school in our county. Staff Writer sidewalk along Live Oak Road

I’d also like to know how In another rebuke to the BY RAY MCNULTY
School Board, which is getting Staff Writer
CONTINUED ON PAGE 4 in the habit of losing its court
cases, Circuit Court Judge Paul A car speeding down Live Oak Road. PHOTO BY GORDON RADFORD Have you ever veered off Highway A1A
A reminder of how Kanarek ruled the School Dis- onto Live Oak Road to avoid the seasonal
Vero got stuck with trict owes its five public char- traffic backups at the Beachland Boule-
$50M exit penalty ter schools millions in with- vard intersection?
held tax revenue.
BY LISA ZAHNER CONTINUED ON PAGE 2
Staff Writer “The court finds that the
plain language of the statue
As news broke earlier this
month that the promising CONTINUED ON PAGE 6
deal to sell Vero electric to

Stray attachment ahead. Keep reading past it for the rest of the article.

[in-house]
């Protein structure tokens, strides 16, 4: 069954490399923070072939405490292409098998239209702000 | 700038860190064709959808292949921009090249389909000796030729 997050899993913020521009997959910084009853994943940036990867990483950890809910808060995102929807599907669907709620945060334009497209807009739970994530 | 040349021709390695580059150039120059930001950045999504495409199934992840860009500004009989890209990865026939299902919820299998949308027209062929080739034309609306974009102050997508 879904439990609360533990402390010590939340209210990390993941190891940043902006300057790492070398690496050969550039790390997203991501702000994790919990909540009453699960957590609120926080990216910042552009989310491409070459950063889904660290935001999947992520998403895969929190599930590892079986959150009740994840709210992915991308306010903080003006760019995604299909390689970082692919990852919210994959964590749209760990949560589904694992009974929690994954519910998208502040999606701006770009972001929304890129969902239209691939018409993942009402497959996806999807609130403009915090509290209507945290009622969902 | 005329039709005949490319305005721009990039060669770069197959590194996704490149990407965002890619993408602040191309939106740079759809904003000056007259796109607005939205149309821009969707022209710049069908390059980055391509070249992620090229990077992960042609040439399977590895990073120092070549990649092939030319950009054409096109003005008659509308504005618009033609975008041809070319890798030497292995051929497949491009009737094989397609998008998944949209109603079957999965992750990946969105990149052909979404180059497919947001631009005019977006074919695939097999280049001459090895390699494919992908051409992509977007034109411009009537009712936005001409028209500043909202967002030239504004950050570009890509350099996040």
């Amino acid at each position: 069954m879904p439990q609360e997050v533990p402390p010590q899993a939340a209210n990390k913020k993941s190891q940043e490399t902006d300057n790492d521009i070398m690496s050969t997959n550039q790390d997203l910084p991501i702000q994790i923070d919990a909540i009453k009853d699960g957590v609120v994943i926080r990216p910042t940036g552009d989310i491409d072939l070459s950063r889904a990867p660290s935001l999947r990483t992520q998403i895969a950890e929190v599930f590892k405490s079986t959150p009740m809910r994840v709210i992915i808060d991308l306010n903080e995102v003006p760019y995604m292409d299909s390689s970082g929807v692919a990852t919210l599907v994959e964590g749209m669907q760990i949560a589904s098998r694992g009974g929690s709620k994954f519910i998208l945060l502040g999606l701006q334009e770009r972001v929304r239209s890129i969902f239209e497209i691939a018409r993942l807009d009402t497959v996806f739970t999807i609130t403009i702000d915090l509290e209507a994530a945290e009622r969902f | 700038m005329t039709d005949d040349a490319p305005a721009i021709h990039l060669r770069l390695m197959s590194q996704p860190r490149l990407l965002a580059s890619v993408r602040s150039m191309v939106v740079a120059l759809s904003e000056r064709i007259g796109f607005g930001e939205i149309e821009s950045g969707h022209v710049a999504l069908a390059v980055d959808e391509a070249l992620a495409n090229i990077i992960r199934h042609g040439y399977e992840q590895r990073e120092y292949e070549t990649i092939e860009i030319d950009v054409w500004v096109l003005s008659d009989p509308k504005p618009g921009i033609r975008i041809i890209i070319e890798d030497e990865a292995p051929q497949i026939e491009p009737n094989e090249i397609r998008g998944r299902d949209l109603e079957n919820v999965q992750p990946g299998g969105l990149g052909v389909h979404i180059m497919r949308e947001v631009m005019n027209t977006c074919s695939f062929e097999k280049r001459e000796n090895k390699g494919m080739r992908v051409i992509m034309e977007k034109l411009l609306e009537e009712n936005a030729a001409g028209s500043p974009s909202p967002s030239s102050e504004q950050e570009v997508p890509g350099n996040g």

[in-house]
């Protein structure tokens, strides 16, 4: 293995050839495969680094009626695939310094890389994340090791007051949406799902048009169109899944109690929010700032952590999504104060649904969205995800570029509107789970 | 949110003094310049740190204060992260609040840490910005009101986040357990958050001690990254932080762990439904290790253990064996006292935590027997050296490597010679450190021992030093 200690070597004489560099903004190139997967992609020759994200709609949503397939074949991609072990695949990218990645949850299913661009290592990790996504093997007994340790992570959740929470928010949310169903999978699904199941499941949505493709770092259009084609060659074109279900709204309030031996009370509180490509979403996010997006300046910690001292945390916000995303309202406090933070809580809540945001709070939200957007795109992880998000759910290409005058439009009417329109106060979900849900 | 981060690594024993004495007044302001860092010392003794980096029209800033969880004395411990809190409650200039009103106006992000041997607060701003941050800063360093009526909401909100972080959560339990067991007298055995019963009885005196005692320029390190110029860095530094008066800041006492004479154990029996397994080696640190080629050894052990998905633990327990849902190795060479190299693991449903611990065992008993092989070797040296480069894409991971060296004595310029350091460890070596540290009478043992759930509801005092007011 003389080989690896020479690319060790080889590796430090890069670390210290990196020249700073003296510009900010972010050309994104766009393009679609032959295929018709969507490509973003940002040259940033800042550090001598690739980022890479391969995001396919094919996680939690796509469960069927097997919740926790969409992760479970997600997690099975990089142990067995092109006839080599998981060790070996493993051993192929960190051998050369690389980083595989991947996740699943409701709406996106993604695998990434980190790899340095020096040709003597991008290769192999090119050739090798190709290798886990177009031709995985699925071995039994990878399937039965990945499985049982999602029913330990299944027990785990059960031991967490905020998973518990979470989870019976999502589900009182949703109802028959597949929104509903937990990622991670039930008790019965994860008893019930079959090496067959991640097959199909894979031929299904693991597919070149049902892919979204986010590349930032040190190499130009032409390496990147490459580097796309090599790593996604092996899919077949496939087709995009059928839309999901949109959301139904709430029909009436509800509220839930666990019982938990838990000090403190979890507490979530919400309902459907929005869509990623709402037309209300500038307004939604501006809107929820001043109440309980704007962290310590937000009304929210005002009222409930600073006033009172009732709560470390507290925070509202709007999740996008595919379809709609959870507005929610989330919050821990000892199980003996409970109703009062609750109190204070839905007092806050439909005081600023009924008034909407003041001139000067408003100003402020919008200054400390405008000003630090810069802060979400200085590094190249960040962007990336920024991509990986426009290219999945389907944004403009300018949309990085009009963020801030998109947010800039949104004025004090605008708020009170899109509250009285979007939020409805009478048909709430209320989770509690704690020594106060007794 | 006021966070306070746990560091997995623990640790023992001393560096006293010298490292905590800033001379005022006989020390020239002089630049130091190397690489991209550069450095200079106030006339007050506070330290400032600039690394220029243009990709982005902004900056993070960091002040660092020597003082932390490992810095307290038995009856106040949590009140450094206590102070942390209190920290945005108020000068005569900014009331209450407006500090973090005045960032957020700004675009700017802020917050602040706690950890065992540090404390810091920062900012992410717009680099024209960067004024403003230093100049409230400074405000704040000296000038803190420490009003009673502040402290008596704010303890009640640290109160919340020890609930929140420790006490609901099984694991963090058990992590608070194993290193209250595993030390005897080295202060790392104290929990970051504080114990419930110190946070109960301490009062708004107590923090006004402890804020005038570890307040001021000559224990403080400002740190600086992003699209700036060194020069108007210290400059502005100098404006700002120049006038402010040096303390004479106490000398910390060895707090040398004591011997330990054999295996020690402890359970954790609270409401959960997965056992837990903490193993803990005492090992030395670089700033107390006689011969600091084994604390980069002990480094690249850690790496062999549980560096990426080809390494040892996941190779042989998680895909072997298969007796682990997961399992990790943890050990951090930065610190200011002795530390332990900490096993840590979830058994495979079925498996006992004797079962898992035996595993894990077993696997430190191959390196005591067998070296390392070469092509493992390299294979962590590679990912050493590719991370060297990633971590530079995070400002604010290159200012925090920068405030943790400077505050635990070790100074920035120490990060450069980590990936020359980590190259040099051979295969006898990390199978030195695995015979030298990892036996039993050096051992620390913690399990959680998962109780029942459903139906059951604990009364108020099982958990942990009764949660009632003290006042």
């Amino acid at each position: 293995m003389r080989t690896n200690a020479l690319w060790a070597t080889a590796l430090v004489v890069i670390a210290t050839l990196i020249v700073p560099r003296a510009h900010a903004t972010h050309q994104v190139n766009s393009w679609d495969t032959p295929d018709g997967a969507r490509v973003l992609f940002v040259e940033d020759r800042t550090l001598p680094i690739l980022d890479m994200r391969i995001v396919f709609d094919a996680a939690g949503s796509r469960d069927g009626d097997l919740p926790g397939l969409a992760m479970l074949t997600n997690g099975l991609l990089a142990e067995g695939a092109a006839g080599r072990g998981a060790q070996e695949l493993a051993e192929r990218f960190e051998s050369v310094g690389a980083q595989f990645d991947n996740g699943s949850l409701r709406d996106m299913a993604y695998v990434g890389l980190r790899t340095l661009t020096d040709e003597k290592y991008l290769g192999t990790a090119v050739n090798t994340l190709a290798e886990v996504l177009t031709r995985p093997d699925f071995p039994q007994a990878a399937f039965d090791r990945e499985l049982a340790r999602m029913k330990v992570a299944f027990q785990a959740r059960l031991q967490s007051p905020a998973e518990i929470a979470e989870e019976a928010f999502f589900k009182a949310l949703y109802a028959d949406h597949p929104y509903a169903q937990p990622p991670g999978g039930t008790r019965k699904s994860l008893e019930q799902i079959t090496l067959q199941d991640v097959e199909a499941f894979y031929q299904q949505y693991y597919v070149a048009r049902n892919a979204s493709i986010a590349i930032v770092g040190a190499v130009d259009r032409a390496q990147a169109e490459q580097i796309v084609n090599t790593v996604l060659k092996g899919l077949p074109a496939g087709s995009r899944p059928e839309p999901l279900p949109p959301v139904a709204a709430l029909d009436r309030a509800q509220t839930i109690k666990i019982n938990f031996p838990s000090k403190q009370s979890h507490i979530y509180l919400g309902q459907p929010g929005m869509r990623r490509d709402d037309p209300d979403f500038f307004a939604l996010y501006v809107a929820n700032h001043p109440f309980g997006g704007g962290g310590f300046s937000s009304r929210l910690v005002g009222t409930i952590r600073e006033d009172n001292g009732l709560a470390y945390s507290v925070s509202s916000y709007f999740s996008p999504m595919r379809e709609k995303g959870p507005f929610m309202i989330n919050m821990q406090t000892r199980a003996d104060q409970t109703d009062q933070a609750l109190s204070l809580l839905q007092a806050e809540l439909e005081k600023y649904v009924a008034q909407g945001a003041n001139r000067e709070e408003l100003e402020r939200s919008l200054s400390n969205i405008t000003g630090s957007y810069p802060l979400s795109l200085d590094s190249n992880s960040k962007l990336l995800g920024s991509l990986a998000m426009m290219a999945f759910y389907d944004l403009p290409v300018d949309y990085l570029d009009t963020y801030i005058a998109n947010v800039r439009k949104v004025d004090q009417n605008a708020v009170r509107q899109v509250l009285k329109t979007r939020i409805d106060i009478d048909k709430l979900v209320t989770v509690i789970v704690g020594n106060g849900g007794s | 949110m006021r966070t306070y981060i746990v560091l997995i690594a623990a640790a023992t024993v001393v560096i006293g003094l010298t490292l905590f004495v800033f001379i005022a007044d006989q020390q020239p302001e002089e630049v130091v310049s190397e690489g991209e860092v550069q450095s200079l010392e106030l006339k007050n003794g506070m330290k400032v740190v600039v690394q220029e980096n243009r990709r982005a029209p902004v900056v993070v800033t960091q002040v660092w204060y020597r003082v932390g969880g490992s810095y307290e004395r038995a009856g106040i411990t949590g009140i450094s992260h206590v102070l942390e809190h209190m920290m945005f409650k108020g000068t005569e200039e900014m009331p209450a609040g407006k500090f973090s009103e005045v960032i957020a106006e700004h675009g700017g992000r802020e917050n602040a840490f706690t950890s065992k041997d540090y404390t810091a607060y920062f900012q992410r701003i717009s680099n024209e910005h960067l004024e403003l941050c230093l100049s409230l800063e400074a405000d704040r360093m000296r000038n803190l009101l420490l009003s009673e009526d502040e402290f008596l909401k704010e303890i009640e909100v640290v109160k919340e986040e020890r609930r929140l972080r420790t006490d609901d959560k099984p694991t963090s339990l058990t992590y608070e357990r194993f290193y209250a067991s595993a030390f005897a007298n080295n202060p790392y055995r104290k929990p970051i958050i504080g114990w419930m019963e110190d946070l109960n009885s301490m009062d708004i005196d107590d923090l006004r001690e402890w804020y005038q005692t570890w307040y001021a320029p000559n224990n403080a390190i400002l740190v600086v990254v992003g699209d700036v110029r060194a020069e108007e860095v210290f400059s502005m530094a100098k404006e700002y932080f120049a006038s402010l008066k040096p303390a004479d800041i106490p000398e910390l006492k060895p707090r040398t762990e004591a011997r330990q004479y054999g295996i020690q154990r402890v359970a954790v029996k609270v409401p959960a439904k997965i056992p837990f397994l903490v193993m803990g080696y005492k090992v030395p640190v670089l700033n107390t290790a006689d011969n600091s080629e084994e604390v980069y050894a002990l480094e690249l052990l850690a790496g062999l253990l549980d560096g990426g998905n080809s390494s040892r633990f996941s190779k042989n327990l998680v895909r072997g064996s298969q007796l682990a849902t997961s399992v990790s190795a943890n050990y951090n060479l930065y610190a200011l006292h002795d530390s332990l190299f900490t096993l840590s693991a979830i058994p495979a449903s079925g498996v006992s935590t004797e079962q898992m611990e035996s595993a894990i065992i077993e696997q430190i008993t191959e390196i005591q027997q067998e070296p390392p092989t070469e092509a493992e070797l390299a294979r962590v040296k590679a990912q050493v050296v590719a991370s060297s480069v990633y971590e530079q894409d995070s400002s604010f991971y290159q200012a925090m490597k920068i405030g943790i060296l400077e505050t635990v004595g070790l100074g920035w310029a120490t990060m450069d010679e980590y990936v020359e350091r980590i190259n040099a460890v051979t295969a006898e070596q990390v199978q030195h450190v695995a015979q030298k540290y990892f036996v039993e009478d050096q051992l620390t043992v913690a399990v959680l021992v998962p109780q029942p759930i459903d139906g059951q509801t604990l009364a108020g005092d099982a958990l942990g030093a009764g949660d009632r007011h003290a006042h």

Florida Power & Light has hit a
multimillion-dollar roadblock

CONTINUED ON PAGE 3

June 22, 2017 Volume 10, Issue 25 Newsstand Price $1.00 ‘Sylvia’ shines at
at Genie Awards
News 1-10 Faith 59 Pets 40 TO ADVERTISE CALL gala. Page 16
Arts 25-28 Games 41-43 Real Estate 61-72 772-559-4187
Books 38 Health 45-48 St. Ed’s 39
Dining 52 Insight 29-44 Style 49-51 FOR CIRCULATION
Editorial 34 People 11-24 Wine 53 CALL 772-226-7925

© 2017 Vero Beach 32963 Media LLC. All rights reserved.

2 Vero Beach 32963 / June 22, 2017 Your Vero Beach Newsweekly ™

NEWS

Live Oak sidewalks rill Barber Bridge, it is called Indian "Too many people use Live Oak as a the entryways at State Road A1A and
CONTINUED FROM PAGE 1 River Drive East. cut-through street, and all too often, Beachland Boulevard.
these people are driving at a rate of
If so, you're the reason for those red Short stretches of sidewalk are in speed well above the 25-mph speed "They've told us there's a problem
signs with the message “Vote Yes For place at each end of the residential limit. It's extremely unsafe, even this with the amount of traffic and the
The Sidewalk” that adorn the front street, but for most of its length they time of year. speed the cars are traveling," O'Connor